The unusual sight of a mother duck followed by 76 ducklings has recently made waves, after amateur wildlife photographer Brent Cizek posted photos of the birds on Instagram. Now, new video of the ducks makes it clear just how impressive a feat it is for this mama duck to lead a giant supergroup of waddling babies.
This sighting, on Lake Bemidji in Minnesota, has raised some questions: How did the bird acquire all these ducklings? How is she able to remain in charge of so many? What will become of the ducklings when they grow up?
The dozens of ducklings trailing this merganser hen follow her lead to find food, and she is responsible for keeping them well away from predators, explains Steve Cordts, a waterfowl staff specialist with Minnesota’s Department of Natural Resources. But they are not all hers. She has acquired the ducklings from many broods on the lake to form the group, called a crèche. This phenomenon occurs in several other types of birds as well.
Of a Feather
Many factors contributed to this crèche’s size, say Dave Rave, a wildlife manager and Cordts’ colleague. A late thaw on the lake forced all of the nesting hens to wait until the same time to lay eggs, and mild weather increased the odds that the eggs hatched successfully.
“One thing that struck me about this particular crèche was that all the ducklings were young, and they were all about the same age,” says Rave. “I’ve seen some crèches where the ducklings are of several different ages,” which is more likely after an earlier thaw. (Read about the ducklings on National Geographic’s doorstep.)
But while this crèche is impressive—the average size is around 40 ducklings—about four years ago, Cordts saw an even larger group on the same lake. “It was over one hundred,” Cordts says. “Although they get very hard to count when there’s that many of them.”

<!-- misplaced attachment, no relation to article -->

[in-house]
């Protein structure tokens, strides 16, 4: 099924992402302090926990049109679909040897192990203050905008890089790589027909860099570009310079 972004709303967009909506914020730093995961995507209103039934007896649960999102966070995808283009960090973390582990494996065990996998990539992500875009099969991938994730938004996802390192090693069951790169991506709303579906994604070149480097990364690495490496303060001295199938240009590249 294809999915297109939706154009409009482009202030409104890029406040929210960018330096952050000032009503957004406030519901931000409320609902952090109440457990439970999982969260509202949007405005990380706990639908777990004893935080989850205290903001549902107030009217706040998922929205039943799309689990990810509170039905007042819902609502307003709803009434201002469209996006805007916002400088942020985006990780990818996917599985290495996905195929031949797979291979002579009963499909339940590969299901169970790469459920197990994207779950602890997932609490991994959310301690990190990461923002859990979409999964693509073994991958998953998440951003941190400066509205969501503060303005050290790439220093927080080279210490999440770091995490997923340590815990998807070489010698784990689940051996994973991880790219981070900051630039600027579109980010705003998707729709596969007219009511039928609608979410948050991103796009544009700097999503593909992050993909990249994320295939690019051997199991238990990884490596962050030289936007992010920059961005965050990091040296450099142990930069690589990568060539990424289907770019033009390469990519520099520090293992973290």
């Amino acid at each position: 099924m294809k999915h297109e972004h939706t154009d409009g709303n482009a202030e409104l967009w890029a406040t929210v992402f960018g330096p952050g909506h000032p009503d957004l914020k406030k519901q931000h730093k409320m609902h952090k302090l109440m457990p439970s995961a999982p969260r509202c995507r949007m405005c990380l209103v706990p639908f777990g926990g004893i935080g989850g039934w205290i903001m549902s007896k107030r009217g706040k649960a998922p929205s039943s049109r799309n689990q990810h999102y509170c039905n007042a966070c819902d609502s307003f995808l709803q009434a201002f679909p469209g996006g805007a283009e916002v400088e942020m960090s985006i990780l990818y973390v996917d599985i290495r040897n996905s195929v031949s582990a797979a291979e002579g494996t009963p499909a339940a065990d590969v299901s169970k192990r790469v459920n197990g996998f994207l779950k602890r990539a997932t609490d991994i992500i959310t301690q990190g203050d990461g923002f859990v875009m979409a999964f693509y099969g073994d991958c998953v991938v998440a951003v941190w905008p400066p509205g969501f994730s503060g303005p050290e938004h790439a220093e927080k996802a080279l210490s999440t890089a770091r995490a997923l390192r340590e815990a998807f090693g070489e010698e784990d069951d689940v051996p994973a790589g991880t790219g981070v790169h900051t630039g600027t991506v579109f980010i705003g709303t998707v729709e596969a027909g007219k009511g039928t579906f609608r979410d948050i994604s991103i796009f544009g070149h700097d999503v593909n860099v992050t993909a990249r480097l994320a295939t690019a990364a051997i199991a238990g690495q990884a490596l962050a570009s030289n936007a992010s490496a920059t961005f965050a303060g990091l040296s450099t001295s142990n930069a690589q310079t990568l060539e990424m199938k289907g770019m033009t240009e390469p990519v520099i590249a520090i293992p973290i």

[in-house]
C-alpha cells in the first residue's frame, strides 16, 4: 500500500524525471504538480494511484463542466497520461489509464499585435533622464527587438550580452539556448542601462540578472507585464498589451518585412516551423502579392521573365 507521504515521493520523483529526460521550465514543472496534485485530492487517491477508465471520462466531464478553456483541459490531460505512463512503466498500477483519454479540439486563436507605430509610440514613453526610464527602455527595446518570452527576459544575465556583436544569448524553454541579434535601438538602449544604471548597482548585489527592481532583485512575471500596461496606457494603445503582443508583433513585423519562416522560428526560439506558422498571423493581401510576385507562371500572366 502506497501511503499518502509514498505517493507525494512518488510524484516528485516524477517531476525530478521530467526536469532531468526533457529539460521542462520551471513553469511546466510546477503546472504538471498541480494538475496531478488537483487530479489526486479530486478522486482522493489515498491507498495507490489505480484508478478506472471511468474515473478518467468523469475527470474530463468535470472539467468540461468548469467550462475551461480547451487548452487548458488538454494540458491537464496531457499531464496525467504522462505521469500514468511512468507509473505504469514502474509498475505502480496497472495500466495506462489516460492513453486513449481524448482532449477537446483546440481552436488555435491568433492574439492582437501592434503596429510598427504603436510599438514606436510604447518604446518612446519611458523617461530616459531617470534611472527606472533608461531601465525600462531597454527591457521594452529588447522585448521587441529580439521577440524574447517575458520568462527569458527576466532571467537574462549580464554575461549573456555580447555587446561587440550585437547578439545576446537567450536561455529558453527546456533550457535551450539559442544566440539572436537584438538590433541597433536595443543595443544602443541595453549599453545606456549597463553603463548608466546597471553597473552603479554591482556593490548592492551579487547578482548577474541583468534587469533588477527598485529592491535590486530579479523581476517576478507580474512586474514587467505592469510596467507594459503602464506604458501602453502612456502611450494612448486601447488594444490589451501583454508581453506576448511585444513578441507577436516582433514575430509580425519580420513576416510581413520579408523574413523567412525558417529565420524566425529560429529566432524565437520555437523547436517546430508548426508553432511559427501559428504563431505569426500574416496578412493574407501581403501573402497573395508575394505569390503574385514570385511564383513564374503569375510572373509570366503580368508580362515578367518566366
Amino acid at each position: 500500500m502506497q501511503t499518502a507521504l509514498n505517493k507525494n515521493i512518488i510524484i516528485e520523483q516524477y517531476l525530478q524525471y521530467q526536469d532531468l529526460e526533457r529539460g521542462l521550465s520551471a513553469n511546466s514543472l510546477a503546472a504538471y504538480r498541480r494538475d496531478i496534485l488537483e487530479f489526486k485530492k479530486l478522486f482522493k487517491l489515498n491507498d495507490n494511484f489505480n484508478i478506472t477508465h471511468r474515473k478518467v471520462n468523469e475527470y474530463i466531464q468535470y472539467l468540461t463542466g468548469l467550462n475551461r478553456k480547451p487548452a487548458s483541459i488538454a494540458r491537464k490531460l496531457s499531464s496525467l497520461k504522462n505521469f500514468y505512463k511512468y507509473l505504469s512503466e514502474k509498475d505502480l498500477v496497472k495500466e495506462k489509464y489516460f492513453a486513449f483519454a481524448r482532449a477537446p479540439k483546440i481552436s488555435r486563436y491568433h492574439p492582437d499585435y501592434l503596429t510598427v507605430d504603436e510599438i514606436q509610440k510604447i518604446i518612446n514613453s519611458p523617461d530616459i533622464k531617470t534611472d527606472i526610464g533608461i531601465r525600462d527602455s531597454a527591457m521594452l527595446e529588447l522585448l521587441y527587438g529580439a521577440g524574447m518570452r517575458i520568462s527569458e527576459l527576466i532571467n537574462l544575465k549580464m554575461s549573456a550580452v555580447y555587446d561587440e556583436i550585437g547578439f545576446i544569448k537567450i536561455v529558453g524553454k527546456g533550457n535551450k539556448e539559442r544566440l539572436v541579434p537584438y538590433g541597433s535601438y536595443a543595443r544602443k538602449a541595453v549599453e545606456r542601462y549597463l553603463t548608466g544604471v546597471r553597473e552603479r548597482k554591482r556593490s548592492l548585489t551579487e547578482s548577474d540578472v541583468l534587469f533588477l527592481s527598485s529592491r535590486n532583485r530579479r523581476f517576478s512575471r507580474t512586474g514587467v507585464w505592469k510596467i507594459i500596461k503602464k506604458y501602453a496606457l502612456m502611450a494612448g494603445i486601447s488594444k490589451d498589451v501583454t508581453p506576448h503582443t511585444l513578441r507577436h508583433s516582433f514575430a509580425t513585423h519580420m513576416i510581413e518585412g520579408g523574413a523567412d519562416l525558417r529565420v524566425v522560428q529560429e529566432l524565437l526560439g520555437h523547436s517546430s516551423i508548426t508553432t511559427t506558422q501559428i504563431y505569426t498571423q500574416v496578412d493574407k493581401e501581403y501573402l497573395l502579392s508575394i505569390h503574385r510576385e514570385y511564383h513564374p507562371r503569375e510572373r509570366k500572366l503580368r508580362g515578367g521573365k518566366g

The lead hen is probably an older duck that has raised ducklings successfully in the past. At about ten years old, she knows the best spots to forage and how to avoid predators. It’s not known, though, exactly how this Merganser hen acquired so many ducklings in her crèche.
While some theorize that younger hens may voluntarily give their ducklings to such a “grandmother” figure, others suggest that aggressive hens may kidnap and then defend other hens’ broods. It may also be that she picked up ducklings orphaned by inexperienced, first-time nesters, or that confused ducklings started following the wrong hen. (Read about how ducks compete for mates.)
The crèche will stay together for about two months, until the ducklings—already over a month old—start to fledge. At that point the lead hen, recently given the nickname “Mom of the Year,” will no longer need to lead them around.
When the ducklings start to grow their flight feathers and the crèche mother leaves them behind, the 76 ducklings will most likely stay together in a loose group to forage for fish. Other, and likely smaller, crèches of fledgling ducks on Lake Bemidji may join them.
As fall progresses, Rave says, “they start to build up into really big groups of several hundred birds, and those groups tend to migrate together.”
Common mergansers migrate from throughout North America to as far south as the Gulf Coast. And when they’re about four years old, the female ducklings from this crèche will find mates at their wintering grounds and bring them home to the place where they hatched—Lake Bemidji. For this reason, the Merganser hens on Lake Bemidji are probably related, and the “mama merganser” may actually be the ducklings’ great-grandmother. (Read about the world’s colorful migrations.)
As the ducks grow up, they won’t need to worry too much about Minnesota’s hunting season—they’re legal to hunt, but as fish-eating ducks, they don’t taste very good. There are, however, natural predators such eagles, otters, and northern pike that they’ll need to look out for.
“But the more birds I find, and pay attention to, and spend time with, it’s always fun photographing them and learning as much as I can about them.”